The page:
Prof. Erik Wielenberg Authors Newsweek's 'My Turn' Column, Discusses the Work of a Philosopher

Prof. Erik Wielenberg Authors Newsweek's 'My Turn' Column, Discusses the Work of a Philosopher

October 9, 2006

erik wielenberg.jpgOctober 9, 2006, Greencastle, Ind. - "'I mean, what do you do?' It's the question every professional philosopher dreads," writes Erik J. Wielenberg, associate professor of philosophy at DePauw University, in the October 16 edition of Newsweek. Wielenberg authors the "My Turn" column in the latest issue of the magazine, an essay that is headlined "I Think, Therefore I Am Misunderstood."

The philosopher states, "When most people try to picture in their minds a professional philosopher at work, I suspect they simply draw a blank -- much like the fogginess that floods my mind's eye when someone tells me he is a consultant... What I do, in a nutshell, is this: I find a question or puzzle that interests me. I try to figure out a solution, usually reading what others have had to say aboutNewsweek Cover 10-16-06.jpg it along the way. If I come up with anything good, I write it down and see if anyone is interested in publishing it."

Dr. Wielenberg reports, "This answer rarely satisfies those who want to know what I do. I suspect that what they really want to know is whether I accomplish anything worthwhile during the day. The essence of their question is something like: 'Where do you get off?!' Telling someone that you spent the day trying to figure out whether God could make a stone that even he couldn't lift (a subject on which I've published) is simply not going to cut it. Most people find it ridiculous for a grown-up to spend his time doing this, and outrageous that he's paid for it."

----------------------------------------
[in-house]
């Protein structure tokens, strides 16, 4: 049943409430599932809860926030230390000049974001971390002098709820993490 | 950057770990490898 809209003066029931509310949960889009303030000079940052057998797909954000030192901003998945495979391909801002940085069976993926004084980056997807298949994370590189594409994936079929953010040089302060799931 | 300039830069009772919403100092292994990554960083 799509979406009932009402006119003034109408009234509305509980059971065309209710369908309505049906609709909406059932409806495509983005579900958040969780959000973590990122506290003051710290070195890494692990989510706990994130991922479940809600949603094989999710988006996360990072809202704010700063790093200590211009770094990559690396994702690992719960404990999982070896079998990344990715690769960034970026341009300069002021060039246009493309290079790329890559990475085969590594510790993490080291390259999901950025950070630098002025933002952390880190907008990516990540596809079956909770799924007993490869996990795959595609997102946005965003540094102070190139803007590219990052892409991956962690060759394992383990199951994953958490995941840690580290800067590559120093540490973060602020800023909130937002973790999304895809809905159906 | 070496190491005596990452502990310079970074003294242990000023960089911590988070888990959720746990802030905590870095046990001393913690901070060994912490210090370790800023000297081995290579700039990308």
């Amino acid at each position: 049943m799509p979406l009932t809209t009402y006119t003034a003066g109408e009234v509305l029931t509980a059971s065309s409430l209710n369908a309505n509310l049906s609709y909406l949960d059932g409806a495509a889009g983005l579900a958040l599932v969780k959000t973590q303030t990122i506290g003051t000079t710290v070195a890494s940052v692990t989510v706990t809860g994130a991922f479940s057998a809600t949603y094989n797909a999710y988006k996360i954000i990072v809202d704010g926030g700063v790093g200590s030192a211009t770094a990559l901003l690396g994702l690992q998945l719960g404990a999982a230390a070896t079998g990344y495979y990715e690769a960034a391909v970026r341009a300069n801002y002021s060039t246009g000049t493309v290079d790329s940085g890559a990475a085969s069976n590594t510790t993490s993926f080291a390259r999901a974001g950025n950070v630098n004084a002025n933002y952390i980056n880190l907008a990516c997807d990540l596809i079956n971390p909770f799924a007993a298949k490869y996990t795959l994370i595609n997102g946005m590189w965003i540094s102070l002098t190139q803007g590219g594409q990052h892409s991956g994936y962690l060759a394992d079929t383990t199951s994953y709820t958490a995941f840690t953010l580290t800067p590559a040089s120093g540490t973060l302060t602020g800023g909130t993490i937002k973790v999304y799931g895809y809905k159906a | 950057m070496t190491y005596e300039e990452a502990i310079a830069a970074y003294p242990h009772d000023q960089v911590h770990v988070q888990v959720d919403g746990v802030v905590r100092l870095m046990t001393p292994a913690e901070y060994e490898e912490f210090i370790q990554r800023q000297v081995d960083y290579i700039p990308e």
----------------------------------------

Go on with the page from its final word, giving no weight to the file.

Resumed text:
The professor says the work that he and his colleagues in philosophy engage in can be traced back to Socrates, who exclaimed that "an unexamined life is not worth living... What got him into trouble was speaking truth to power, and he later drank poison rather than betray the principles to which his reasoning had led him. In the long run, he was victorious: today every educated person knows the name of Socrates, while few know much about the government that executed him. We wielenberg value and virtue.jpgphilosophers can also point out that whatever your most cherished institution or ideal -- representative democracy, the free-market economy, even Christianity -- it would not exist if no one engaged in the mysterious work of philosophy. I once overheard a student remark that philosophy professors are the 'renegades of society.'"

Wielenberg's essay concludes, "Philosophy is an inefficient activity; much of it is useless. Yet its products have shaped our world, and millions know the name of its greatest hero. Hairsplitter, truth seeker, renegade: I try to be all these things. And if I manage to pass on something of the legacy of philosophy, I'll have a good answer to the dreaded question if they ask it of me on my deathbed."

Read the complete column at

Erik Wielenberg is the author of Value and Virtue in a Godless Universe and contributed a chapter to The Chronicles of Narnia and Philosophy.